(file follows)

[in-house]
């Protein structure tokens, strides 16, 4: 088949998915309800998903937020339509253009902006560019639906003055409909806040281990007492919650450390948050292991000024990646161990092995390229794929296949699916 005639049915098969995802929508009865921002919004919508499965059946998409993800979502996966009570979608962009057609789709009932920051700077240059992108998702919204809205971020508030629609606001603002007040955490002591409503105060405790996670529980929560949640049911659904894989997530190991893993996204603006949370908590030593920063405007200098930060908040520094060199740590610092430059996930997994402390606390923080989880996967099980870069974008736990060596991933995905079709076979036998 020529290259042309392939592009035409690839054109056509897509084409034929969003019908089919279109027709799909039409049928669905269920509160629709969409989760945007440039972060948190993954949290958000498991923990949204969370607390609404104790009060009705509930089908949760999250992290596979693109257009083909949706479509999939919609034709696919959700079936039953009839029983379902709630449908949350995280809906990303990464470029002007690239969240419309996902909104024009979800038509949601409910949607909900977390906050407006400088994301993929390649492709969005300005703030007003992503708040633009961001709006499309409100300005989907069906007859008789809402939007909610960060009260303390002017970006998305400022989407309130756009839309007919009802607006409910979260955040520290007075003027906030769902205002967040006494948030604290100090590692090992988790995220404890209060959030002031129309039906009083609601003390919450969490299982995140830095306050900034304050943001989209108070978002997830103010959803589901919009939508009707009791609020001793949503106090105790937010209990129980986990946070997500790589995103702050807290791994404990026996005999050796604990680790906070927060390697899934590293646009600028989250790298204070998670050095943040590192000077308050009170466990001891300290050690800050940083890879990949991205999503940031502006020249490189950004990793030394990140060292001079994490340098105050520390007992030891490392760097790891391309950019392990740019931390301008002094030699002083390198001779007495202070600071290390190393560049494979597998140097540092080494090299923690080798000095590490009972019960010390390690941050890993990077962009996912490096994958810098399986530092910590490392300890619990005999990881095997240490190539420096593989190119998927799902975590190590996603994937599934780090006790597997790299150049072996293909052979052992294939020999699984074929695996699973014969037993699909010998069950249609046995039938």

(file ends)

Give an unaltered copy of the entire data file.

[in-house]
């Protein structure tokens, strides 16, 4: 088949998915309800998903937020339509253009902006560019639906003055409909806040281990007492919650450390948050292991000024990646161990092995390229794929296949699916 005639049915098969995802929508009865921002919004919508499965059946998409993800979502996966009570979608962009057609789709009932920051700077240059992108998702919204809205971020508030629609606001603002007040955490002591409503105060405790996670529980929560949640049911659904894989997530190991893993996204603006949370908590030593920063405007200098930060908040520094060199740590610092430059996930997994402390606390923080989880996967099980870069974008736990060596991933995905079709076979036998 020529290259042309392939592009035409690839054109056509897509084409034929969003019908089919279109027709799909039409049928669905269920509160629709969409989760945007440039972060948190993954949290958000498991923990949204969370607390609404104790009060009705509930089908949760999250992290596979693109257009083909949706479509999939919609034709696919959700079936039953009839029983379902709630449908949350995280809906990303990464470029002007690239969240419309996902909104024009979800038509949601409910949607909900977390906050407006400088994301993929390649492709969005300005703030007003992503708040633009961001709006499309409100300005989907069906007859008789809402939007909610960060009260303390002017970006998305400022989407309130756009839309007919009802607006409910979260955040520290007075003027906030769902205002967040006494948030604290100090590692090992988790995220404890209060959030002031129309039906009083609601003390919450969490299982995140830095306050900034304050943001989209108070978002997830103010959803589901919009939508009707009791609020001793949503106090105790937010209990129980986990946070997500790589995103702050807290791994404990026996005999050796604990680790906070927060390697899934590293646009600028989250790298204070998670050095943040590192000077308050009170466990001891300290050690800050940083890879990949991205999503940031502006020249490189950004990793030394990140060292001079994490340098105050520390007992030891490392760097790891391309950019392990740019931390301008002094030699002083390198001779007495202070600071290390190393560049494979597998140097540092080494090299923690080798000095590490009972019960010390390690941050890993990077962009996912490096994958810098399986530092910590490392300890619990005999990881095997240490190539420096593989190119998927799902975590190590996603994937599934780090006790597997790299150049072996293909052979052992294939020999699984074929695996699973014969037993699909010998069950249609046995039938």